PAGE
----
Low blood lead tied to hostile, defiant behaviour in children
Low concentrations of lead (Pb) in the blood are associated with higher levels of oppositional defiant and hostile distrust behaviours in children, a new study shows.
Moreover, mercury (Hg) exposure is associated with vagal reactivity which may indicate an involvement in autism spectrum behaviours.
In the study involving 203 children (mean age 10.59±0.89 years) from mostly low-middle socioeconomic status (SES) families, increasing levels of Pb in the blood were associated with significantly higher child-reported total hostility (p=0.04) and hostile distrust (p=0.004) after accounting for race, gender, age and SES.
In terms of emotion regulation, child-reported total difficulty (p<0.10), poorer emotional awareness (p<0.05) and less emotional clarity (p<0.05) were significantly greater in the model that accounted for the covariates.
In contrast, when the parents were asked, blood Pb was associated only with significantly higher oppositional defiant disorder (ODD) behaviours (p=0.03) after controlling for covariates.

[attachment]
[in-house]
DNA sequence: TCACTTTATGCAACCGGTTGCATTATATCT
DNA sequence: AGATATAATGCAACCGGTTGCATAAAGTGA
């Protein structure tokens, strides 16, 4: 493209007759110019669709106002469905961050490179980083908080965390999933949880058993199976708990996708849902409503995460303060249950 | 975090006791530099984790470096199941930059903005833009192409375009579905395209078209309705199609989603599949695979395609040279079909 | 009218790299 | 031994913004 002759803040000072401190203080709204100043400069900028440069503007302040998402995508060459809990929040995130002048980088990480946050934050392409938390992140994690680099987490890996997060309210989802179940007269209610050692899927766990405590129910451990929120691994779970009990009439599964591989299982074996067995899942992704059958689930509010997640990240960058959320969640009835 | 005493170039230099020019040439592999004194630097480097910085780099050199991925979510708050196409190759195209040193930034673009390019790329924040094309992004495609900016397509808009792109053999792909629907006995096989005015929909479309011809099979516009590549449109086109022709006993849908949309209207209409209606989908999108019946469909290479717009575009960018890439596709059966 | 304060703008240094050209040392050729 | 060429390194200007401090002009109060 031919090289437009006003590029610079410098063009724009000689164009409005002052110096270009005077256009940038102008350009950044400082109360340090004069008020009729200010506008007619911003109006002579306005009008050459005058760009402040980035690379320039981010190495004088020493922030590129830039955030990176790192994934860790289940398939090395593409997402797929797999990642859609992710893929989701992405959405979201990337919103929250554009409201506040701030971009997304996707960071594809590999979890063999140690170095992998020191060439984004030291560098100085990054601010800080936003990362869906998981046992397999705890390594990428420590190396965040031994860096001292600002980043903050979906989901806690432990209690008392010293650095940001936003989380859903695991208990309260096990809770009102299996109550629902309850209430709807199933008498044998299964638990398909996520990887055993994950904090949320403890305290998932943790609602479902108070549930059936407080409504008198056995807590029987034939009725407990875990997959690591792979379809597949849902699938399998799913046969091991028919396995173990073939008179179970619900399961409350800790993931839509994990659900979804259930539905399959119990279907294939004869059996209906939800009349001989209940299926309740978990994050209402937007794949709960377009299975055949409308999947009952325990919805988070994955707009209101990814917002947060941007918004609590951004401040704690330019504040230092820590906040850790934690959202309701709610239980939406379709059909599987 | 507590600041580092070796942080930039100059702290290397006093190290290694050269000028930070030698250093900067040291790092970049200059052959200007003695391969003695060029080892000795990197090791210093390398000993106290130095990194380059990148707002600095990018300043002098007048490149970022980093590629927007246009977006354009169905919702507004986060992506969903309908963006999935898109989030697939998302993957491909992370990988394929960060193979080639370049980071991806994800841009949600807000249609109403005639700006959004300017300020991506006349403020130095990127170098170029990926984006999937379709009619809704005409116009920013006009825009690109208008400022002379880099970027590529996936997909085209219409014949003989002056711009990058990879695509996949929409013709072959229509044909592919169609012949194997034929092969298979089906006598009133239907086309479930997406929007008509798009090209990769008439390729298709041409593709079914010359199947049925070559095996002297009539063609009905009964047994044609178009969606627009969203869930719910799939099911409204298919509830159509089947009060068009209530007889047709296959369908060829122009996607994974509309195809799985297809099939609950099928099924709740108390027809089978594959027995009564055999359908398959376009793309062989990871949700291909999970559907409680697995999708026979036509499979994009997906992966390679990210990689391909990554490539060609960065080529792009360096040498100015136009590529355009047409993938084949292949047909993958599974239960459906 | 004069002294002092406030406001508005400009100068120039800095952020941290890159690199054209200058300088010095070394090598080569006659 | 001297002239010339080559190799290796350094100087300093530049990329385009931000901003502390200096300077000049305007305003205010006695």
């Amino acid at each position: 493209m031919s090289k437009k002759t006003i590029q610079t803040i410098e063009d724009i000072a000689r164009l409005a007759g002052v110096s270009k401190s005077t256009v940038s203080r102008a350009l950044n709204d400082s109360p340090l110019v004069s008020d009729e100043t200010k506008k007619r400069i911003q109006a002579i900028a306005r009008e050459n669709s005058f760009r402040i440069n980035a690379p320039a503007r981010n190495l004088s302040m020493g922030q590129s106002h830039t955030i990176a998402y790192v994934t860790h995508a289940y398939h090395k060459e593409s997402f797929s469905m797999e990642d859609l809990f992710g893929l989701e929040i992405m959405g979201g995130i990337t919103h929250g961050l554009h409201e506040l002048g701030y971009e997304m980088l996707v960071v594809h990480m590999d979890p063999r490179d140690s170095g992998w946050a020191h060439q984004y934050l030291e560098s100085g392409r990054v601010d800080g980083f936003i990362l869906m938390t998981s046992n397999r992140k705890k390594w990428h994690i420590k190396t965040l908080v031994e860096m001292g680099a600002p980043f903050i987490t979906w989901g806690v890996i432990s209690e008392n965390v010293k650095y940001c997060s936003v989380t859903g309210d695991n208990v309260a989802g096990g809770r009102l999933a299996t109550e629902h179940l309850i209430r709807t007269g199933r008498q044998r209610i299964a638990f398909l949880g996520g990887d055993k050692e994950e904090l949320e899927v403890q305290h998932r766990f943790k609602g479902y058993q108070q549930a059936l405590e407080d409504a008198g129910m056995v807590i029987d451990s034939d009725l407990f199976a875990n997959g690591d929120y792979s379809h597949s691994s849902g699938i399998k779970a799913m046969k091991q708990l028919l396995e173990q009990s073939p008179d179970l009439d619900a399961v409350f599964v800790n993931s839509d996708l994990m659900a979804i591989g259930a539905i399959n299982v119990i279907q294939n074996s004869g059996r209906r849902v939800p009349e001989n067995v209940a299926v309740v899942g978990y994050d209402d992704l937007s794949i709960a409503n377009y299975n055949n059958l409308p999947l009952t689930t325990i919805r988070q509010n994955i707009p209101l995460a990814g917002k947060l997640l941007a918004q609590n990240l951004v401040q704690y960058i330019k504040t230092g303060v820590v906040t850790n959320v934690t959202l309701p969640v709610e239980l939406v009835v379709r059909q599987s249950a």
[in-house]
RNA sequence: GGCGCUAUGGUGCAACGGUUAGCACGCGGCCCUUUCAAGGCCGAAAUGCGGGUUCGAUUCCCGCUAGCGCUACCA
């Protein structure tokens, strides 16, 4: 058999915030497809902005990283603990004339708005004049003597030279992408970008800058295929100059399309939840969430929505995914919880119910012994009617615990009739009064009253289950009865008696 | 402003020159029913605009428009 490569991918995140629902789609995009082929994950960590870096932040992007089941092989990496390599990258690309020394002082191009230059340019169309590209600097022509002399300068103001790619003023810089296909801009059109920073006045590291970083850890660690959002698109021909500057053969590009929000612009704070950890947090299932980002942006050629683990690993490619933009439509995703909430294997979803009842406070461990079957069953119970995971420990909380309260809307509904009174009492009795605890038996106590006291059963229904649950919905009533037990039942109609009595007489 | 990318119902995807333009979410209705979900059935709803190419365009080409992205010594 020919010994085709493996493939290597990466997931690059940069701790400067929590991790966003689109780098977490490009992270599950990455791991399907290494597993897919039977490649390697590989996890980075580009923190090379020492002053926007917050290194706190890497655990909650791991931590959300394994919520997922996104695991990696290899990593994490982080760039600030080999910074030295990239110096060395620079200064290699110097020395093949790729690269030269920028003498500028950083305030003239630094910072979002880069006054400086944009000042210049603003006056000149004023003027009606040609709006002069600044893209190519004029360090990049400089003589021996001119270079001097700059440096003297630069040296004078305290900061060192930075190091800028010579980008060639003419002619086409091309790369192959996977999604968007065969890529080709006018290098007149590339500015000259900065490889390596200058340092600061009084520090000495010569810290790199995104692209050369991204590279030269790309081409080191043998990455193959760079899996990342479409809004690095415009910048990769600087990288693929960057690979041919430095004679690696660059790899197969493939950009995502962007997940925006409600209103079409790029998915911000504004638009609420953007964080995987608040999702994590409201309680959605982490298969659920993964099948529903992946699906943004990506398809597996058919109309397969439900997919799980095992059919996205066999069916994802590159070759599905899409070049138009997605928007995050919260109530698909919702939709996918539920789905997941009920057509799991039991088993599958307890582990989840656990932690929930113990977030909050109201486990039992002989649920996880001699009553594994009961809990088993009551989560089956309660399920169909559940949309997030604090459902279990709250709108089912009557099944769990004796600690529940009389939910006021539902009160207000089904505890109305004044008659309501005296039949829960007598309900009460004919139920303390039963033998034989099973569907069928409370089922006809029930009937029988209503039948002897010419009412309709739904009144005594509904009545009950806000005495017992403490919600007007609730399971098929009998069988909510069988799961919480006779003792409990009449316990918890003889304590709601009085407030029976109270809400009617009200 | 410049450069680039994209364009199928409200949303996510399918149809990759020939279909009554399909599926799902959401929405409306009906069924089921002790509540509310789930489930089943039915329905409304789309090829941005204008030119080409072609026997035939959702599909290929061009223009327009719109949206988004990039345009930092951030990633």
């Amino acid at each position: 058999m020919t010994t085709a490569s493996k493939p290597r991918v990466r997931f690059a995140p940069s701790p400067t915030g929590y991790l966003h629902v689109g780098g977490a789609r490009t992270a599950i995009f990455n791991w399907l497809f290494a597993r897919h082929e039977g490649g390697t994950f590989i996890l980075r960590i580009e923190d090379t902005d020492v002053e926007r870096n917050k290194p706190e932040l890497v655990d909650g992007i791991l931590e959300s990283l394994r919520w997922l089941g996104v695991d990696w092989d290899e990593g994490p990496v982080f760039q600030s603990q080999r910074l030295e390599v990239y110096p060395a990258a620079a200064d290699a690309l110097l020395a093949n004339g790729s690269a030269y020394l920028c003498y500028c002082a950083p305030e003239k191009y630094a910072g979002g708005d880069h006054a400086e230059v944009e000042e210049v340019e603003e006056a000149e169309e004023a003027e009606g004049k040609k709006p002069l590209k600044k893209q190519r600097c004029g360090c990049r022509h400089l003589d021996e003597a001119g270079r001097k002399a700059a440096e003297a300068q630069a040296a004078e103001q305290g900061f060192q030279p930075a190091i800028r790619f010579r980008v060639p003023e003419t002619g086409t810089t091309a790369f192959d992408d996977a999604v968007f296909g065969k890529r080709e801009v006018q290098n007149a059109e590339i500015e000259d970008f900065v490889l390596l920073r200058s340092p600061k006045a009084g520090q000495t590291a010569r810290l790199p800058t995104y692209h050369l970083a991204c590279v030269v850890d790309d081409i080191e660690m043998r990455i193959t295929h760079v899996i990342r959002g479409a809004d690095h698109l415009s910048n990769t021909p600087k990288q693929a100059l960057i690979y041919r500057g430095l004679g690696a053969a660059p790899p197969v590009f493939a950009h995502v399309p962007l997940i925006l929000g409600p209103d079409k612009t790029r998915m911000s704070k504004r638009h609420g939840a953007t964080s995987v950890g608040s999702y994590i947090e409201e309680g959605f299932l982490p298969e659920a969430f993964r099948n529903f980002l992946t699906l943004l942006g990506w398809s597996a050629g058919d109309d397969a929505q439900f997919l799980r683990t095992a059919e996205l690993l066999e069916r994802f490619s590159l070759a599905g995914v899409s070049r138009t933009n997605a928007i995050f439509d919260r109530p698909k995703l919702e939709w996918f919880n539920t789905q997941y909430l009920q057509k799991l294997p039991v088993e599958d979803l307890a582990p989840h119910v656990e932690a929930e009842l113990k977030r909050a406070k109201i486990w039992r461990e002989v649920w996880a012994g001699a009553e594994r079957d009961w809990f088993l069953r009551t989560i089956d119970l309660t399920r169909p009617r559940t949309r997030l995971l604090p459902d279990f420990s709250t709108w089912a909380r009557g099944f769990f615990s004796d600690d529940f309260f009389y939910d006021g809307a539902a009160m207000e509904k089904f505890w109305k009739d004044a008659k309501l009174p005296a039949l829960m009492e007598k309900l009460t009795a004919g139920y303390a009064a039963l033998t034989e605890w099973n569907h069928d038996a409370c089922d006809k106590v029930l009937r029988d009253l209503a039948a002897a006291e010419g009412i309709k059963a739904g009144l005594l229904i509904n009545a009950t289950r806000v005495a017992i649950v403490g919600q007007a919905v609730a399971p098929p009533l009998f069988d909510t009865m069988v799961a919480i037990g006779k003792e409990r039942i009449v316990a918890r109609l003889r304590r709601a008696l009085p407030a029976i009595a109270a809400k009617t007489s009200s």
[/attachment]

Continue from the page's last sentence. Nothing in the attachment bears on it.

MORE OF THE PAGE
Blood Hg showed significant interactions with low frequency (LF; p<0.05) and low frequency to high frequency ratio (LF/HF; p<0.05) indicating that increasing blood Hg concentrations were associated with autism spectrum symptoms.
In terms of clinical cut-points, blood Pb and Hg did not show significant associations with ODD, Attention Deficit and Hyperactivity Disorder, autism and Asperger’s behaviours.
Whole blood samples were collected from participants and analysed for total Pb and Hg concentrations. Hostility, disruptive behaviours and emotional regulation were all measured using the appropriate questionnaires and scales. Electrocardiogram was used to measure interbeat intervals for the vagal responses to acute stress.